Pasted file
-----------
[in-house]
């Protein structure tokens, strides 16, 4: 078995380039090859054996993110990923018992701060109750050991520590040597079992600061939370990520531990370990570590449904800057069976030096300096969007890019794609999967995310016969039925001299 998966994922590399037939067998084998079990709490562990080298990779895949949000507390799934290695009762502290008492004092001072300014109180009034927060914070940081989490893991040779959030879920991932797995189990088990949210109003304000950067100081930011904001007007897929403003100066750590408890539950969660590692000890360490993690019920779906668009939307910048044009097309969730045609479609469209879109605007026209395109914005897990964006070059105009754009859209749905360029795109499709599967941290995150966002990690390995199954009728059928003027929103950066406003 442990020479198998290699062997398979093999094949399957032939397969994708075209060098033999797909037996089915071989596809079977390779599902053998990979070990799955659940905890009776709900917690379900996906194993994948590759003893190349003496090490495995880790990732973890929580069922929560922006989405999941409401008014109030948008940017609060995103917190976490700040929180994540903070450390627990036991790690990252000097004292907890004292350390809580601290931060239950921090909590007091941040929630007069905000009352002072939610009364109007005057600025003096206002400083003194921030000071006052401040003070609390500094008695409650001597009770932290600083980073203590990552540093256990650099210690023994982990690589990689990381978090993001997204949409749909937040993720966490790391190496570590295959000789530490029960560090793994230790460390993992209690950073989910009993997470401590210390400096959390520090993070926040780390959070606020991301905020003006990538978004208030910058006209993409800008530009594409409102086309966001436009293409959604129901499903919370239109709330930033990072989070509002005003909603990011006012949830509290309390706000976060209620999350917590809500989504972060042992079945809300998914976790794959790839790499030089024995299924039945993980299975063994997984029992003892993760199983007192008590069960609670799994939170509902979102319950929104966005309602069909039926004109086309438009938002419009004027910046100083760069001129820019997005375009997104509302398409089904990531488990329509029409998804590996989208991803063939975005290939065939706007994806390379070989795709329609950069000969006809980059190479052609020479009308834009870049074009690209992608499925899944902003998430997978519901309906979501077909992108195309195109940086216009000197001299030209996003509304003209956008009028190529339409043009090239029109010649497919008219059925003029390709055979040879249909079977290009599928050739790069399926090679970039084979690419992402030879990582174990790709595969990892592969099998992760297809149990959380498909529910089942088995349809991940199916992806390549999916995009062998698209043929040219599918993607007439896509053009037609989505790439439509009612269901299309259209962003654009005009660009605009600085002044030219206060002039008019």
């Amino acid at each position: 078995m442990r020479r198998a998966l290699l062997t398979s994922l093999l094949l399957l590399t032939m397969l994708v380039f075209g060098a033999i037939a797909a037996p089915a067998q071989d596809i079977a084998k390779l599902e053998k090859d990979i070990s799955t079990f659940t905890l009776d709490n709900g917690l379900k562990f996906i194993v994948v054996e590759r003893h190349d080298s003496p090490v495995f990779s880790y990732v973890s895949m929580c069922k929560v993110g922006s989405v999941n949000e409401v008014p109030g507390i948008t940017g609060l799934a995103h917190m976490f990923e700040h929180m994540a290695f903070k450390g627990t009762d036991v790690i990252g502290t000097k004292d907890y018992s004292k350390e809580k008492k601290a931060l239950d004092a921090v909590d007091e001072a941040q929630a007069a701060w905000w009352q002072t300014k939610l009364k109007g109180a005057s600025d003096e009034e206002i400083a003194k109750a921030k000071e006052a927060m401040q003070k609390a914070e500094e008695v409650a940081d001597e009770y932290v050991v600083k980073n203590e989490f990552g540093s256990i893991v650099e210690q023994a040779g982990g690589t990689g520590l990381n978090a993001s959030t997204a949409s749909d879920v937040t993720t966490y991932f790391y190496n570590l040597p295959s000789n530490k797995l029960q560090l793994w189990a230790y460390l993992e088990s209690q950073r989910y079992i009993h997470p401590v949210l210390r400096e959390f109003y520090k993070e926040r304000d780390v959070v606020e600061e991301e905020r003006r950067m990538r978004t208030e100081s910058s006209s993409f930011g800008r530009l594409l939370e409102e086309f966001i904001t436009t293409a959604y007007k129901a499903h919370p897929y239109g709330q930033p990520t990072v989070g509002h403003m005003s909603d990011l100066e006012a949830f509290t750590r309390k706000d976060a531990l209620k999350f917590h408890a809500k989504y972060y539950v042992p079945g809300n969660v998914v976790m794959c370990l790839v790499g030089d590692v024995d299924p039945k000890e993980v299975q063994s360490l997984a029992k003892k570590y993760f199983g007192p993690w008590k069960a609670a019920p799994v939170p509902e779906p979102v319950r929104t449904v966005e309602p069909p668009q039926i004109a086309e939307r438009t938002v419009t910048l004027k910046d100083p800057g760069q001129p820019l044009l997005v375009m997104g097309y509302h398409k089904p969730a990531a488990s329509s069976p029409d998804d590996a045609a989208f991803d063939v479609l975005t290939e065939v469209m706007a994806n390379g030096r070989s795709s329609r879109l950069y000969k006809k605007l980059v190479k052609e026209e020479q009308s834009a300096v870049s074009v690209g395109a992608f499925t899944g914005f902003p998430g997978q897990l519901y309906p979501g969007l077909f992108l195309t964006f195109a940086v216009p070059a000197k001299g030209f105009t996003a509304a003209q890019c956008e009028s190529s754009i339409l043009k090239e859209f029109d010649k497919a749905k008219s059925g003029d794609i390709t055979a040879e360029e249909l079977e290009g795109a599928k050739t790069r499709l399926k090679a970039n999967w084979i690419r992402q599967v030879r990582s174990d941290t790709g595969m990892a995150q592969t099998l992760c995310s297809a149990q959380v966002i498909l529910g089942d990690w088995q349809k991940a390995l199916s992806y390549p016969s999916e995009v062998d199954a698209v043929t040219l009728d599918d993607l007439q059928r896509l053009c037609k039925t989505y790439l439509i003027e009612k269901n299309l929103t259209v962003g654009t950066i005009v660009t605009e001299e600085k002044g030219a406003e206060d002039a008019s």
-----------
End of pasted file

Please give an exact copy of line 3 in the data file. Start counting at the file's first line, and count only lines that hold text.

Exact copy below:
């Amino acid at each position: 078995m442990r020479r198998a998966l290699l062997t398979s994922l093999l094949l399957l590399t032939m397969l994708v380039f075209g060098a033999i037939a797909a037996p089915a067998q071989d596809i079977a084998k390779l599902e053998k090859d990979i070990s799955t079990f659940t905890l009776d709490n709900g917690l379900k562990f996906i194993v994948v054996e590759r003893h190349d080298s003496p090490v495995f990779s880790y990732v973890s895949m929580c069922k929560v993110g922006s989405v999941n949000e409401v008014p109030g507390i948008t940017g609060l799934a995103h917190m976490f990923e700040h929180m994540a290695f903070k450390g627990t009762d036991v790690i990252g502290t000097k004292d907890y018992s004292k350390e809580k008492k601290a931060l239950d004092a921090v909590d007091e001072a941040q929630a007069a701060w905000w009352q002072t300014k939610l009364k109007g109180a005057s600025d003096e009034e206002i400083a003194k109750a921030k000071e006052a927060m401040q003070k609390a914070e500094e008695v409650a940081d001597e009770y932290v050991v600083k980073n203590e989490f990552g540093s256990i893991v650099e210690q023994a040779g982990g690589t990689g520590l990381n978090a993001s959030t997204a949409s749909d879920v937040t993720t966490y991932f790391y190496n570590l040597p295959s000789n530490k797995l029960q560090l793994w189990a230790y460390l993992e088990s209690q950073r989910y079992i009993h997470p401590v949210l210390r400096e959390f109003y520090k993070e926040r304000d780390v959070v606020e600061e991301e905020r003006r950067m990538r978004t208030e100081s910058s006209s993409f930011g800008r530009l594409l939370e409102e086309f966001i904001t436009t293409a959604y007007k129901a499903h919370p897929y239109g709330q930033p990520t990072v989070g509002h403003m005003s909603d990011l100066e006012a949830f509290t750590r309390k706000d976060a531990l209620k999350f917590h408890a809500k989504y972060y539950v042992p079945g809300n969660v998914v976790m794959c370990l790839v790499g030089d590692v024995d299924p039945k000890e993980v299975q063994s360490l997984a029992k003892k570590y993760f199983g007192p993690w008590k069960a609670a019920p799994v939170p509902e779906p979102v319950r929104t449904v966005e309602p069909p668009q039926i004109a086309e939307r438009t938002v419009t910048l004027k910046d100083p800057g760069q001129p820019l044009l997005v375009m997104g097309y509302h398409k089904p969730a990531a488990s329509s069976p029409d998804d590996a045609a989208f991803d063939v479609l975005t290939e065939v469209m706007a994806n390379g030096r070989s795709s329609r879109l950069y000969k006809k605007l980059v190479k052609e026209e020479q009308s834009a300096v870049s074009v690209g395109a992608f499925t899944g914005f902003p998430g997978q897990l519901y309906p979501g969007l077909f992108l195309t964006f195109a940086v216009p070059a000197k001299g030209f105009t996003a509304a003209q890019c956008e009028s190529s754009i339409l043009k090239e859209f029109d010649k497919a749905k008219s059925g003029d794609i390709t055979a040879e360029e249909l079977e290009g795109a599928k050739t790069r499709l399926k090679a970039n999967w084979i690419r992402q599967v030879r990582s174990d941290t790709g595969m990892a995150q592969t099998l992760c995310s297809a149990q959380v966002i498909l529910g089942d990690w088995q349809k991940a390995l199916s992806y390549p016969s999916e995009v062998d199954a698209v043929t040219l009728d599918d993607l007439q059928r896509l053009c037609k039925t989505y790439l439509i003027e009612k269901n299309l929103t259209v962003g654009t950066i005009v660009t605009e001299e600085k002044g030219a406003e206060d002039a008019s």